Woe to you teachers of the law and Pharisees, you hypocrites! You give a tenth of your spices—mint, dill, and cumin. But you have neglected the important matters of the law—justice, mercy, and faithfulness. You should have practiced the latter without neglecting the former.

Jewish Rabbi Hillel once summarized the entire Jewish law when he famously said “What is hateful to you, don’t do to your neighbor. The rest is commentary--go now and study.” Jesus said much of the same thing in Matthew 7:12 “So in everything, do to others what you would have them do to you, for this sums up the law of the prophets.” Justice, mercy, and love are what matter to God, so why don’t we do it? God asked the Israelites for obedience, but they couldn’t give Him that. There is an old saying; It’s easier to ask forgiveness than permission. The Israelites appeared to have lived by this creed. Unfortunately, that’s not what God wanted.

God desires obedience. The Israelites didn’t give Him that. Do we? It is very easy to look down on the Israelites who had witnessed God in action and rebelled against Him anyway. They bowed down to foreign gods, we don’t worship idols made of gold. However, we tend to forget that an idol need not look like a god to be an idol. We may not physically bow down to golden calves, but an idol is anything that we put before God, and, the Bible is explicitly clear-- God frowns on that.

What do we spend our Sundays doing? Even if you don’t go to church, are you still taking the time to honor and worship God? Are we chasing God with that same enthusiasm with which we chase money? Does God consume us as much as our hobbies? If the Israelites were guilty of idol worship, so are we; it is a difference in degree, not kind. The Israelites thought that they could slaughter a couple of rams to atone for their sins and call it a day. Are we different? Do we partake of the Holy Communion, say a prayer, and go about our lives unchanged? God desires obedience, not ritual. Are we so thick that we miss that?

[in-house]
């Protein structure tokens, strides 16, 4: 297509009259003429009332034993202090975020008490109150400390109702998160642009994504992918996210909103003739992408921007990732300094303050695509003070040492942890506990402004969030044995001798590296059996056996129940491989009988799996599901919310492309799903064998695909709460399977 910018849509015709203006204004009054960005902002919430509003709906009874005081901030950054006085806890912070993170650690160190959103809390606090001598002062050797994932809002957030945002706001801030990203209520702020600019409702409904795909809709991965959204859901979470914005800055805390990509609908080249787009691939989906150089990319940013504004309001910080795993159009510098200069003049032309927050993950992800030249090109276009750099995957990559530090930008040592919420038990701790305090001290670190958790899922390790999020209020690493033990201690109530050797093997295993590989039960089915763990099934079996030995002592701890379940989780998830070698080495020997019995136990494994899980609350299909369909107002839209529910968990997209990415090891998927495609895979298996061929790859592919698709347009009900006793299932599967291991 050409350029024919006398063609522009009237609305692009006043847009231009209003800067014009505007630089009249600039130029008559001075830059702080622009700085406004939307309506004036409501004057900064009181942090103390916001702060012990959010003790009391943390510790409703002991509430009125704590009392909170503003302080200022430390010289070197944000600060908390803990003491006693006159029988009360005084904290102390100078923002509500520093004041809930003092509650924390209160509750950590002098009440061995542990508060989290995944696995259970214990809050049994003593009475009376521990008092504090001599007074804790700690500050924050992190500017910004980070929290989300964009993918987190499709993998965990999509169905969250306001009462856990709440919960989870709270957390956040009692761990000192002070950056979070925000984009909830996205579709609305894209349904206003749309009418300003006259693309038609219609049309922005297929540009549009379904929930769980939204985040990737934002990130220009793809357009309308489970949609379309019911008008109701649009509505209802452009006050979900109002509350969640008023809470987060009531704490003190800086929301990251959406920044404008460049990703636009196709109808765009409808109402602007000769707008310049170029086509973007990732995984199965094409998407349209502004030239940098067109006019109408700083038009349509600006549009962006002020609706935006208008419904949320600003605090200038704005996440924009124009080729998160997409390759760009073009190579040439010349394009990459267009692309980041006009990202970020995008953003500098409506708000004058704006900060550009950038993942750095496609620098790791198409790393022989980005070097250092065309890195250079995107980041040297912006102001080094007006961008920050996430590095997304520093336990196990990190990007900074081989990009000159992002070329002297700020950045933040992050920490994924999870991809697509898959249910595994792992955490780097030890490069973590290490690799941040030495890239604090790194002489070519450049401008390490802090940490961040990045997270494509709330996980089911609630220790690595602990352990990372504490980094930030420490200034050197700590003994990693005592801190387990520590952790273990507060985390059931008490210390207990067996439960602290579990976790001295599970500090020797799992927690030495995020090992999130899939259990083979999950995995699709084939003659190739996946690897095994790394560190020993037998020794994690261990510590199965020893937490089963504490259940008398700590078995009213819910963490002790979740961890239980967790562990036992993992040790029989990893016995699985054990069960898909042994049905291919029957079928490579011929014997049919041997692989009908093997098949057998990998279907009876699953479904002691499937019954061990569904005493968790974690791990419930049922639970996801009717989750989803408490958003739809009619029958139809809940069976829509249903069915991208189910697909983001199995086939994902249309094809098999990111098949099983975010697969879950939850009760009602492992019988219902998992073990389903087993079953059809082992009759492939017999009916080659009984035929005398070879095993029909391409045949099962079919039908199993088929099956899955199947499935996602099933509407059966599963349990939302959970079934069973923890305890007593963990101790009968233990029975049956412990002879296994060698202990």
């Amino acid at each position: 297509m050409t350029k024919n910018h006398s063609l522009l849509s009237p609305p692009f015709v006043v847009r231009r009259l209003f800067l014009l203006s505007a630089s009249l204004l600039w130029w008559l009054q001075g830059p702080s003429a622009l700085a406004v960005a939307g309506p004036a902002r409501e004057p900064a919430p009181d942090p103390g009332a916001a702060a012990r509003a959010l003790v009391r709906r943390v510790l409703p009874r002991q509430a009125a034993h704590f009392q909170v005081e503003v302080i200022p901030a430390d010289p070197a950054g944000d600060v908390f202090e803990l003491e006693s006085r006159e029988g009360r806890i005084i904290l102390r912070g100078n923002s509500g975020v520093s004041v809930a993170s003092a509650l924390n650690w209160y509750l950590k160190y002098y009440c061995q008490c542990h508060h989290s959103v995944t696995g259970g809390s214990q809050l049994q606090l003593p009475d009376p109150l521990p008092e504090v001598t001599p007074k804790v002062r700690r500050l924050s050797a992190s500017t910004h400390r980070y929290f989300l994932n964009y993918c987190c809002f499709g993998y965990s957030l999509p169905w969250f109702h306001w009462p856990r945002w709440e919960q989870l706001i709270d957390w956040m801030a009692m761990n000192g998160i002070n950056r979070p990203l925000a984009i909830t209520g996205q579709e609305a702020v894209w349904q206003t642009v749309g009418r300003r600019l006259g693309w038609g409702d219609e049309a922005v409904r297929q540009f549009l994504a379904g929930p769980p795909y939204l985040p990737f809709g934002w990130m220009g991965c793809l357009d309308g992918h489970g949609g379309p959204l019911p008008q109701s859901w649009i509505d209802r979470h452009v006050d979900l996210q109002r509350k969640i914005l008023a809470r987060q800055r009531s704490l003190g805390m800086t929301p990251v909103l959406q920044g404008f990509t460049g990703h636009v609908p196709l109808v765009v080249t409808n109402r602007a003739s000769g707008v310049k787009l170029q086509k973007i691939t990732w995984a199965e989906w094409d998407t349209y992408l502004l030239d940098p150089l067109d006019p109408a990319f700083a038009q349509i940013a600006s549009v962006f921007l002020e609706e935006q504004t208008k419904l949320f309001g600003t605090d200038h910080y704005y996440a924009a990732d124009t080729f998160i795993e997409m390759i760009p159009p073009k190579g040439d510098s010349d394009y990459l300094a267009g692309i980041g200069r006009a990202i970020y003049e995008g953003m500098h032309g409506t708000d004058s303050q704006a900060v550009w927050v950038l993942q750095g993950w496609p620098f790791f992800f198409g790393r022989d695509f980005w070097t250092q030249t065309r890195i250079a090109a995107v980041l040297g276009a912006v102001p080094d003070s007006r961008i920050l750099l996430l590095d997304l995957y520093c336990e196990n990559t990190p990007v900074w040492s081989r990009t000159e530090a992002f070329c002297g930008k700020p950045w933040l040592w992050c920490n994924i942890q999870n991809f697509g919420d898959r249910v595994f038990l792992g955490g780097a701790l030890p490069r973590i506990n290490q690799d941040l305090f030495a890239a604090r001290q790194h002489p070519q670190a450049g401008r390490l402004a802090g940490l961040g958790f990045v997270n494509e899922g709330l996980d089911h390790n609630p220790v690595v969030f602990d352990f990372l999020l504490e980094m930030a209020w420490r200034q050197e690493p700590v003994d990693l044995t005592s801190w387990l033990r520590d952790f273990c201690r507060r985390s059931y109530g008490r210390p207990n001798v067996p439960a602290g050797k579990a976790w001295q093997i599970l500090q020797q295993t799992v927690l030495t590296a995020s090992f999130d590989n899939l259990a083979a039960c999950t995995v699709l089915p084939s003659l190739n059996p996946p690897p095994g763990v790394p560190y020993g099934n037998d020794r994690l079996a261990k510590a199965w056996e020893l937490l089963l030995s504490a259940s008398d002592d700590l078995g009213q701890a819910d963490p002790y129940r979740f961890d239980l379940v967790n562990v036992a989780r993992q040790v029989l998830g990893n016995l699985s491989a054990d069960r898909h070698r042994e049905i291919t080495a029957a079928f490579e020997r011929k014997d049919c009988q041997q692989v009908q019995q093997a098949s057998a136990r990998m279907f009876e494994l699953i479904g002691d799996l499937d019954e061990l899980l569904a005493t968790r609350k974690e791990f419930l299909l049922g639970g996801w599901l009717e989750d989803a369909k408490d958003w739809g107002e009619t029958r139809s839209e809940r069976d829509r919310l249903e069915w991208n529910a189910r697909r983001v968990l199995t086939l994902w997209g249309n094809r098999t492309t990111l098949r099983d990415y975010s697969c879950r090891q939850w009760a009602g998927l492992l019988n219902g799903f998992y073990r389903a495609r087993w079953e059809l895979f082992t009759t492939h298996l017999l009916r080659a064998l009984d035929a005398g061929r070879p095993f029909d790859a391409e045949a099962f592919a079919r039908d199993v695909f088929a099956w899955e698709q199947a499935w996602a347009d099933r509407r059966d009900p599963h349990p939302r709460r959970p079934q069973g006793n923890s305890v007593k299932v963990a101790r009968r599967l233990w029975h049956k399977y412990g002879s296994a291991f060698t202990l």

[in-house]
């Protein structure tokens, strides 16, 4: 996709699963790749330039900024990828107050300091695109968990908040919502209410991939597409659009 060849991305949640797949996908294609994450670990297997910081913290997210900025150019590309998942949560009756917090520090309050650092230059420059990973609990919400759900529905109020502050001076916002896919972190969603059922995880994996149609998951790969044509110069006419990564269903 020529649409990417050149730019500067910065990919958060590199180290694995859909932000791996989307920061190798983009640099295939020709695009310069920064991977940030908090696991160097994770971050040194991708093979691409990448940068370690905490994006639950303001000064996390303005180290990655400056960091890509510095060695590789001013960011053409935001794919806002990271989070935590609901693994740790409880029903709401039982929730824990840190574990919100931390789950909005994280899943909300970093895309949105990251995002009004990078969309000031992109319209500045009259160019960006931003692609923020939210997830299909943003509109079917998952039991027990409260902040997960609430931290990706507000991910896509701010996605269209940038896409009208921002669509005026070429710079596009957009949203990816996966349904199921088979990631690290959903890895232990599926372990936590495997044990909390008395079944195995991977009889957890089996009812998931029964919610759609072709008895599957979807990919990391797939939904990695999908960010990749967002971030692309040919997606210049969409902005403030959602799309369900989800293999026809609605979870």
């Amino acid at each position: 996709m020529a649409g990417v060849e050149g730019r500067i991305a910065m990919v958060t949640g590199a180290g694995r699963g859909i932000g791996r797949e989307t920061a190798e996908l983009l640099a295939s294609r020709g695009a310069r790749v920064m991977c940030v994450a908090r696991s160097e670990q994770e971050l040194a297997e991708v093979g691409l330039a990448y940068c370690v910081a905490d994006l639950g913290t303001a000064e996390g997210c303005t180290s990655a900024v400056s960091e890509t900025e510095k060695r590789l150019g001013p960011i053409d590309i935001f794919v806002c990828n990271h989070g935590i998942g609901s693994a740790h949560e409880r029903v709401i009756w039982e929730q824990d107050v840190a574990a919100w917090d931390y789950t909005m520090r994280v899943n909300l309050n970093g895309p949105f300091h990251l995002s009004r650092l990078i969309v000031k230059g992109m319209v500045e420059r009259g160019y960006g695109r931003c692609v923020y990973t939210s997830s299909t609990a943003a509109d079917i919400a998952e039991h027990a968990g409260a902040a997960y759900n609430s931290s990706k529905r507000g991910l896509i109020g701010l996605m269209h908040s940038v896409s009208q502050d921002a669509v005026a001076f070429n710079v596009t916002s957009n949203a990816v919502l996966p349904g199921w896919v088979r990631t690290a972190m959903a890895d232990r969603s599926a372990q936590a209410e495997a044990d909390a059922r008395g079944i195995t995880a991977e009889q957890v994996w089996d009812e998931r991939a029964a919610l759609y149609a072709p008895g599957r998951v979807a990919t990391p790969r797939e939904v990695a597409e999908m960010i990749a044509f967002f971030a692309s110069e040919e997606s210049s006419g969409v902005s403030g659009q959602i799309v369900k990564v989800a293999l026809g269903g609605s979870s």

Who is a God like you, who pardons sin and forgives the transgression of the remnant of His inheritance? You do not stay angry forever, but delight to show mercy. You will again have compassion on us; you will tread our sins underfoot and hurl all our inequities into the sea.

— Micah 7:18,19

God Forgives Our Sins

Ask any Catholic, Protestant, Jew, or Muslim, (all the groups that recognize the prophet Micah) what makes a person religious. Many of them will mention the ritual that they follow. How many will mention the fruits of the spirit? We tend to put a lot of weight on the observances, and indeed, if they bring us closer to God who can complain? But we should not view the ethics as optional. In Micah’s time the lesser sins were leading to the bigger sins and he saw the bad that it was causing. In truth, it was horrendous. Micah reminded us what was good: to act justly, love mercy, and walk humbly with God.

Is that really too much to ask? The Book of Micah is replete with doom and gloom, but it ends with hope. Chapter 4:3 optimistically speaks of a time when all nations will “beat their swords into plowshares and their spears into pruning hooks. Nation will not take up sword against nation nor will they train for war anymore.” The following chapter predicts the joyous news of the coming Messiah who will come from Bethlehem and will “stand and shepherd His flock in the strength of the Lord.” (5:4) Things were bleak in the time of Micah, but he ends with a reminder that God does not stay angry forever but enjoys showing mercy. For Micah, the whole of God can be summed up in word: forgiveness. The Israelites' sin, as do we all, but God does not stay angry forever, He forgives us our sins. And He proved it that day on the cross nearly 2,000 years ago.

Questions & Answers

    © 2018 Anna Watson

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      • Jay C OBrien profile image

        Jay C OBrien 

        6 months ago from Houston, TX USA

        "There are 39 books in the Protestant Old Testament, 46 in the Catholic, and 24 in the Hebrew scriptures."

        I suggest we divide the Bible into its original books. Here is why:

        https://hubpages.com/religion-philosophy/Motion-to...